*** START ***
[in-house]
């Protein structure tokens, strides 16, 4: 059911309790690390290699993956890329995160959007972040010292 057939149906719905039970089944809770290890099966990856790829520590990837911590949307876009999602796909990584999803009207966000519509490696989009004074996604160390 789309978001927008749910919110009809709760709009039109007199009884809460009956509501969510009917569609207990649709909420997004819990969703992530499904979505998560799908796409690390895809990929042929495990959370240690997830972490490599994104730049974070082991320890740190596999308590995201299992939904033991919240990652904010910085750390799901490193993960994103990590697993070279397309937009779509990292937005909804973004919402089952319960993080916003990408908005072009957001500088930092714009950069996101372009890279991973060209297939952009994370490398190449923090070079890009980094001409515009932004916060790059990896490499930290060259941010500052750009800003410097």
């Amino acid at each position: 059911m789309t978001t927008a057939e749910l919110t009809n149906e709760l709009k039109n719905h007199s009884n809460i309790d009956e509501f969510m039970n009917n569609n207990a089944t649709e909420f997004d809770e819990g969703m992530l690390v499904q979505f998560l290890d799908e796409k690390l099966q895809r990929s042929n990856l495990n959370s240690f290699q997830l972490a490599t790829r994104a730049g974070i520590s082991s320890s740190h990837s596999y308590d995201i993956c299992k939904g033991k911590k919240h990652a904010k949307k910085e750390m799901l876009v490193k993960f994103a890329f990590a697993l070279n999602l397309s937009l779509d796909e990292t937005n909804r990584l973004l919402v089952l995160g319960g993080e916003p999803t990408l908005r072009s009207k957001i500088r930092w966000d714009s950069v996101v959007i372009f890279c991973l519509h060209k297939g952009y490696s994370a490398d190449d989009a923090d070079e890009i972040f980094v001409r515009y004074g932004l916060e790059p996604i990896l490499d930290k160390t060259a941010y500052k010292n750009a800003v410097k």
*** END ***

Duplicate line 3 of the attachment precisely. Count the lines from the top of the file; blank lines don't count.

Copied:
């Amino acid at each position: 059911m789309t978001t927008a057939e749910l919110t009809n149906e709760l709009k039109n719905h007199s009884n809460i309790d009956e509501f969510m039970n009917n569609n207990a089944t649709e909420f997004d809770e819990g969703m992530l690390v499904q979505f998560l290890d799908e796409k690390l099966q895809r990929s042929n990856l495990n959370s240690f290699q997830l972490a490599t790829r994104a730049g974070i520590s082991s320890s740190h990837s596999y308590d995201i993956c299992k939904g033991k911590k919240h990652a904010k949307k910085e750390m799901l876009v490193k993960f994103a890329f990590a697993l070279n999602l397309s937009l779509d796909e990292t937005n909804r990584l973004l919402v089952l995160g319960g993080e916003p999803t990408l908005r072009s009207k957001i500088r930092w966000d714009s950069v996101v959007i372009f890279c991973l519509h060209k297939g952009y490696s994370a490398d190449d989009a923090d070079e890009i972040f980094v001409r515009y004074g932004l916060e790059p996604i990896l490499d930290k160390t060259a941010y500052k010292n750009a800003v410097k």